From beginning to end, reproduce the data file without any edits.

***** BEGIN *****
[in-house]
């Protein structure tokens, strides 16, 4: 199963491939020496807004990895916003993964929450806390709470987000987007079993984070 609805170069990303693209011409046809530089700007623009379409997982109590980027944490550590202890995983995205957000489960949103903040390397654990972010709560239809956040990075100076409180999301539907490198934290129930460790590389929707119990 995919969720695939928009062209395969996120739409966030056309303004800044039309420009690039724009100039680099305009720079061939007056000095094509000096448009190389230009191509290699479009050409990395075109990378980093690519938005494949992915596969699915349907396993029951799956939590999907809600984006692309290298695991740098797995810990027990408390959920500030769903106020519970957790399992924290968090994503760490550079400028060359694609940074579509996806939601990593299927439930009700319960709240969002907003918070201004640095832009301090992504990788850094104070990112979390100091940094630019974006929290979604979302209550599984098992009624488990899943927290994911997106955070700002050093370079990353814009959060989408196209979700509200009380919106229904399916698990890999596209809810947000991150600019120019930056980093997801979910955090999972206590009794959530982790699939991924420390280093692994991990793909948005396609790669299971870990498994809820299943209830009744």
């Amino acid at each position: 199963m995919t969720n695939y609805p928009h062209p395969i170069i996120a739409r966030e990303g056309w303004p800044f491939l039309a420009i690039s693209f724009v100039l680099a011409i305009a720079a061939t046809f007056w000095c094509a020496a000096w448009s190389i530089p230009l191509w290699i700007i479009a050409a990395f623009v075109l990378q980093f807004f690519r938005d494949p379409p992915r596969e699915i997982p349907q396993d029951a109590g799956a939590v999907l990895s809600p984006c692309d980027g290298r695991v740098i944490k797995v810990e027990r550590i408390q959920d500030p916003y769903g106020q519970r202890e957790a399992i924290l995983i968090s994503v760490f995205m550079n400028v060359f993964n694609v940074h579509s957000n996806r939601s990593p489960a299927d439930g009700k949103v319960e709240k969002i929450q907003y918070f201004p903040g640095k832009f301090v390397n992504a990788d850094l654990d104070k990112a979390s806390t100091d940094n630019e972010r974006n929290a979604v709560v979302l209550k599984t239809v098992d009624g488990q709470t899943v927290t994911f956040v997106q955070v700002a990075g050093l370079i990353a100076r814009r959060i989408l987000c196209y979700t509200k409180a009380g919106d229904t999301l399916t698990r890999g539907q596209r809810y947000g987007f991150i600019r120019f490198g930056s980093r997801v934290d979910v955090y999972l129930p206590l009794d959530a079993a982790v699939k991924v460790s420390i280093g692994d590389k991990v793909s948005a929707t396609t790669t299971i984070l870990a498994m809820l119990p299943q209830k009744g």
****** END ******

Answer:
[in-house]
């Protein structure tokens, strides 16, 4: 199963491939020496807004990895916003993964929450806390709470987000987007079993984070 609805170069990303693209011409046809530089700007623009379409997982109590980027944490550590202890995983995205957000489960949103903040390397654990972010709560239809956040990075100076409180999301539907490198934290129930460790590389929707119990 995919969720695939928009062209395969996120739409966030056309303004800044039309420009690039724009100039680099305009720079061939007056000095094509000096448009190389230009191509290699479009050409990395075109990378980093690519938005494949992915596969699915349907396993029951799956939590999907809600984006692309290298695991740098797995810990027990408390959920500030769903106020519970957790399992924290968090994503760490550079400028060359694609940074579509996806939601990593299927439930009700319960709240969002907003918070201004640095832009301090992504990788850094104070990112979390100091940094630019974006929290979604979302209550599984098992009624488990899943927290994911997106955070700002050093370079990353814009959060989408196209979700509200009380919106229904399916698990890999596209809810947000991150600019120019930056980093997801979910955090999972206590009794959530982790699939991924420390280093692994991990793909948005396609790669299971870990498994809820299943209830009744």
């Amino acid at each position: 199963m995919t969720n695939y609805p928009h062209p395969i170069i996120a739409r966030e990303g056309w303004p800044f491939l039309a420009i690039s693209f724009v100039l680099a011409i305009a720079a061939t046809f007056w000095c094509a020496a000096w448009s190389i530089p230009l191509w290699i700007i479009a050409a990395f623009v075109l990378q980093f807004f690519r938005d494949p379409p992915r596969e699915i997982p349907q396993d029951a109590g799956a939590v999907l990895s809600p984006c692309d980027g290298r695991v740098i944490k797995v810990e027990r550590i408390q959920d500030p916003y769903g106020q519970r202890e957790a399992i924290l995983i968090s994503v760490f995205m550079n400028v060359f993964n694609v940074h579509s957000n996806r939601s990593p489960a299927d439930g009700k949103v319960e709240k969002i929450q907003y918070f201004p903040g640095k832009f301090v390397n992504a990788d850094l654990d104070k990112a979390s806390t100091d940094n630019e972010r974006n929290a979604v709560v979302l209550k599984t239809v098992d009624g488990q709470t899943v927290t994911f956040v997106q955070v700002a990075g050093l370079i990353a100076r814009r959060i989408l987000c196209y979700t509200k409180a009380g919106d229904t999301l399916t698990r890999g539907q596209r809810y947000g987007f991150i600019r120019f490198g930056s980093r997801v934290d979910v955090y999972l129930p206590l009794d959530a079993a982790v699939k991924v460790s420390i280093g692994d590389k991990v793909s948005a929707t396609t790669t299971i984070l870990a498994m809820l119990p299943q209830k009744g």